Are Commercial Real Estate Professionals Overly Reactive to Market Trends?

 May 17, 2018

By  Guy Gray

You’ve seen the headlines before: “A recession is coming.” “Booming market forecasts!” “Commercial real estate agents everywhere are growing additional limbs!”

(OK, maybe not that last one.)

The first two are frequent headlines that tend to shape the immediate behavior of commercial real estate professionals, which begs the question: Are CRE pros inherently overly reactive to market trends? What if they could limit uncertainty? Let’s look at some of this year’s identified trends to determine whether they warrant certain actions, then look at some practical solutions (like technology) that will help CRE professionals avoid overreacting in the future.

Top CRE Trends for 2018

Priorities Areas. Forecasts. Outlooks. When it comes to commercial real estate, publications have a variety of names for market trends, but they all have the potential to elicit a “fight-or-flight” response from CRE professionals — and in turn, affect the way they run their business. For some examples, let’s take a look at a few of the most recent CRE trends identified by top organizations for this year:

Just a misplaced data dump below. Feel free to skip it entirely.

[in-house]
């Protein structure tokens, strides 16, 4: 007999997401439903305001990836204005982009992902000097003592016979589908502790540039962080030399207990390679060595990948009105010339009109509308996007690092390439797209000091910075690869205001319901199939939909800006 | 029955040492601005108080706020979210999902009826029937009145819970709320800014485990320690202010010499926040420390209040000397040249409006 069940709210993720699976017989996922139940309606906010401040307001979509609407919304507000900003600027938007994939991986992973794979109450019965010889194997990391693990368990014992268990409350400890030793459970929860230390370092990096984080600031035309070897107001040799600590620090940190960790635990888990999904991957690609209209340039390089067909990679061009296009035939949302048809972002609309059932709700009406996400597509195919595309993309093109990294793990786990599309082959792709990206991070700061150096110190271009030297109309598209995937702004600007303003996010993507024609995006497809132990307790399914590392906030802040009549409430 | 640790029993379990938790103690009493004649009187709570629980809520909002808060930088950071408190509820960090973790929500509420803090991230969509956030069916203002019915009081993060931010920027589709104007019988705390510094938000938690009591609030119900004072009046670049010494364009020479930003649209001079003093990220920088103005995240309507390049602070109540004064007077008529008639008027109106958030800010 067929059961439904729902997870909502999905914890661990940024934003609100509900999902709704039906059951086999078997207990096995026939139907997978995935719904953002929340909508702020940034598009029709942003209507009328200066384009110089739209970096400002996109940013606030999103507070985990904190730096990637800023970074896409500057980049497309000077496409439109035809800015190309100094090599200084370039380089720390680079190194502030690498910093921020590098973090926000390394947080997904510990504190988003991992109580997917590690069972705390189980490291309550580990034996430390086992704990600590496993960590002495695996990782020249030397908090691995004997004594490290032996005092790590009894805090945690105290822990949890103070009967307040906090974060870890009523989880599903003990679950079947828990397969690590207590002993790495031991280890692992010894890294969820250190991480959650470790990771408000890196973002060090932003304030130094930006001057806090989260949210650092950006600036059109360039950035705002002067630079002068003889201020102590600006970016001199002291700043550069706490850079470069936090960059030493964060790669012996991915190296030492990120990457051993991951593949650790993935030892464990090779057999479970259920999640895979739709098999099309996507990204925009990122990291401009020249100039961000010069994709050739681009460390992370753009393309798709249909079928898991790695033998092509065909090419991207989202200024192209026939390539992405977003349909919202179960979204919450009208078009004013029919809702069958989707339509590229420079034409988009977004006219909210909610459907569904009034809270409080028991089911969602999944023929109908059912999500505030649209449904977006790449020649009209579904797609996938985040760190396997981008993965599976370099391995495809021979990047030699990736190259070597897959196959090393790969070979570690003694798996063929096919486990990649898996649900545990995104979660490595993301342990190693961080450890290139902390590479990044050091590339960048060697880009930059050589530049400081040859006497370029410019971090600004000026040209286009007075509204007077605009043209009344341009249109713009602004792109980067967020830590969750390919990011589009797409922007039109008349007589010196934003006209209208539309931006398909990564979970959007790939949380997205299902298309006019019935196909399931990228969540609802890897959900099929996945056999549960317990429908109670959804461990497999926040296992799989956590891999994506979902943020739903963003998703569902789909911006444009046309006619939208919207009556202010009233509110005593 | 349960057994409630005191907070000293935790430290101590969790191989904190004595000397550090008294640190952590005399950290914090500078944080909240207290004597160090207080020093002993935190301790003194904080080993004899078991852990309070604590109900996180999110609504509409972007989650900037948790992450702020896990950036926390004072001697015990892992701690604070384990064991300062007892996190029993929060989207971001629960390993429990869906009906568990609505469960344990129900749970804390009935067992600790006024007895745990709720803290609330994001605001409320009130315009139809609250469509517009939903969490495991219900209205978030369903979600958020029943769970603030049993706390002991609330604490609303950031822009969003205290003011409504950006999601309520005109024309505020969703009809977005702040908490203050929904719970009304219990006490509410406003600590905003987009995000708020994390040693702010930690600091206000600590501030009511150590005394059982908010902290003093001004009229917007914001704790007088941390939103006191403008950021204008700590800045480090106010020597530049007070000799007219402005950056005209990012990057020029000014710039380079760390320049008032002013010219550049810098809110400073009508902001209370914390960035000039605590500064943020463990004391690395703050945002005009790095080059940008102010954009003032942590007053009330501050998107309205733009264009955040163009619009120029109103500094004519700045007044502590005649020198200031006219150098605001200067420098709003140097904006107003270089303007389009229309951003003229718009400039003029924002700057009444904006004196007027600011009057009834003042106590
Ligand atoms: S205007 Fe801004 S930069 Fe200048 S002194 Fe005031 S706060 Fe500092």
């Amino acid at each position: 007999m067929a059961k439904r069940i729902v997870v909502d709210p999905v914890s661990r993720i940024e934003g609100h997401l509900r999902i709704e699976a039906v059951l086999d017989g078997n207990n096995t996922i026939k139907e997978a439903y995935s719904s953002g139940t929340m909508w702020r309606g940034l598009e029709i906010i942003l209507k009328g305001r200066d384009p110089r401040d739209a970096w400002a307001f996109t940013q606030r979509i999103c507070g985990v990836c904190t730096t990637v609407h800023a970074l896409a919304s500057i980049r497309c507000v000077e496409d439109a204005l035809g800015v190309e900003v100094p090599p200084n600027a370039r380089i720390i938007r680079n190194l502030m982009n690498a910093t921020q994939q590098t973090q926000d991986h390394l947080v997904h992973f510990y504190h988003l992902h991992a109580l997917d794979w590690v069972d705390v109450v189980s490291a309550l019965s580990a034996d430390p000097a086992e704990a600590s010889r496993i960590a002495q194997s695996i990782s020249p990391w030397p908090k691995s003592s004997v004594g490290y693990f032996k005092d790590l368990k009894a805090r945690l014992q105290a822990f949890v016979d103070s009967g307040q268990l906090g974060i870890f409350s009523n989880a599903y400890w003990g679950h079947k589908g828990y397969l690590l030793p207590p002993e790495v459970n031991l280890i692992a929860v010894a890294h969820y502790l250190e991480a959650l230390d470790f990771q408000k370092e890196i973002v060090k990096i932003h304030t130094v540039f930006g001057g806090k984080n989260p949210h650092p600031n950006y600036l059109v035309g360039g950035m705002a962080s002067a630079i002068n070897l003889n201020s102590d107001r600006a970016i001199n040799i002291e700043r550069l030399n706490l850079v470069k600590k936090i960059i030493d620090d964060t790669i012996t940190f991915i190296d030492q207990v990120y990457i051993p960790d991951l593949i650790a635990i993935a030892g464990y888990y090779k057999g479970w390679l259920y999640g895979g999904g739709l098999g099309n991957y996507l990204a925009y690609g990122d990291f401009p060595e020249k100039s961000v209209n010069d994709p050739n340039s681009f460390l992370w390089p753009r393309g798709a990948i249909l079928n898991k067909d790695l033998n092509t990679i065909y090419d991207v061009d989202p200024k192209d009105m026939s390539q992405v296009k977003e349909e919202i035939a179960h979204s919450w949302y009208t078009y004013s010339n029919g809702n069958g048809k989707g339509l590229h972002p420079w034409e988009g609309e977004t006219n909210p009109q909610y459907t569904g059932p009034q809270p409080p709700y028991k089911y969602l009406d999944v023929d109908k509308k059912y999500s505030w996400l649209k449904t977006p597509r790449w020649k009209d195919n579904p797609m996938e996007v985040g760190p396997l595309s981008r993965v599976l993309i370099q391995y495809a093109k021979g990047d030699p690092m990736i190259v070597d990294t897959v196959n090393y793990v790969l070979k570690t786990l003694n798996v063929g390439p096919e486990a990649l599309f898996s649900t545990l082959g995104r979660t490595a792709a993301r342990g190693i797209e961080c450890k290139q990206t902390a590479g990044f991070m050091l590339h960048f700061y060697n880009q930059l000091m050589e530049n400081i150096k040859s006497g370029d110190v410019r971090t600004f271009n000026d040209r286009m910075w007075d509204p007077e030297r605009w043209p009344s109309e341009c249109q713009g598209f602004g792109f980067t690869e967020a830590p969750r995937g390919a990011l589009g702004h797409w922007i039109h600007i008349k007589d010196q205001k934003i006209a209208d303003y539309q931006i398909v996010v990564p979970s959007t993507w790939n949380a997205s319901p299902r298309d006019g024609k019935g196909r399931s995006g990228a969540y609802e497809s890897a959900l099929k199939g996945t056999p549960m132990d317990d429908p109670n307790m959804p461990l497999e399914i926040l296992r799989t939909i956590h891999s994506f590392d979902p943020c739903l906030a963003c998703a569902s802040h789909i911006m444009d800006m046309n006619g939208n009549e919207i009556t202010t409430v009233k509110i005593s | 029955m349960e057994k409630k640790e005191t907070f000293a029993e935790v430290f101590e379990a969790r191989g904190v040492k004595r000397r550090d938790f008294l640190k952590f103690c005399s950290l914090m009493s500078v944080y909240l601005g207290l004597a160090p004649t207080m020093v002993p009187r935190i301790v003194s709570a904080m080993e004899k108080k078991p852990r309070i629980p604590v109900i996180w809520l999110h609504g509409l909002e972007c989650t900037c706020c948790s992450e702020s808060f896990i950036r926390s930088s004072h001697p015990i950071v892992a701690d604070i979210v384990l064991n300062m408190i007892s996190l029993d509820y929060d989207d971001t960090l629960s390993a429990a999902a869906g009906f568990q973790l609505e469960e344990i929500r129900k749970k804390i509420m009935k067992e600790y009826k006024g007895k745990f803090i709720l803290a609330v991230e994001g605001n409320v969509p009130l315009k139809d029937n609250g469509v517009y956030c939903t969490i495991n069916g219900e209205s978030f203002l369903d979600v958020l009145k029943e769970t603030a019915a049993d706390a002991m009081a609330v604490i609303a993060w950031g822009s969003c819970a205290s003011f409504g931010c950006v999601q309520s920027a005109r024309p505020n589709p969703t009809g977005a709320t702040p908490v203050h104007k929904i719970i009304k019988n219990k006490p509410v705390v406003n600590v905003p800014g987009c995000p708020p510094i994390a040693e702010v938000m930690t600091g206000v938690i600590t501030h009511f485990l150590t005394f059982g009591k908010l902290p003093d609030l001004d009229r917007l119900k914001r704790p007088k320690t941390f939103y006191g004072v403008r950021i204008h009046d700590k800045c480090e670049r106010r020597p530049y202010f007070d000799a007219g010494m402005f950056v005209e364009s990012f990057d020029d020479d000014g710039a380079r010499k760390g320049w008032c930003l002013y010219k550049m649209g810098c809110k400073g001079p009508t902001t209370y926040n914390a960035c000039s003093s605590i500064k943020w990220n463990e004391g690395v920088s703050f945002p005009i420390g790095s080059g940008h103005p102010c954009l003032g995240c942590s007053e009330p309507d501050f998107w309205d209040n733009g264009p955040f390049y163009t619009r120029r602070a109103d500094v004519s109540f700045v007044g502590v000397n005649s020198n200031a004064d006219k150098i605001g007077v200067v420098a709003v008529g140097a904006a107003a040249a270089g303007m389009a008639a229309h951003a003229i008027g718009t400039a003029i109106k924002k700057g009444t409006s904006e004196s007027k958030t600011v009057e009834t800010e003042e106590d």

• Retail sectors plummeting: One of Forbes’ 3 Commercial Real Estate Trends To Watch In 2018, the increasing number of retail stores closing is more than enough to make CRE pros’ heads turn. From J.C. Penney, Macy’s and Sears to Kmart, Toys R Us and Payless, the number of closings in retail and industrial sectors reached about 7,000 last year. Forbes also warns that “there’s more to come” for 2018.
  • Technology adoption increasing: In its Commercial Real Estate Outlook 2018 article, Deloitte points out that automation is transforming the real estate industry and that CRE pros who avoid adopting the right software will continue to suffer many operational inefficiencies. According to the article, “the real estate (RE) industry seems to be on an accelerating disruption curve highlighted by rapid changes in tenant dynamics, customer demographic shifts, and ever-increasing needs for better and faster data access to allow improved service and amenities.”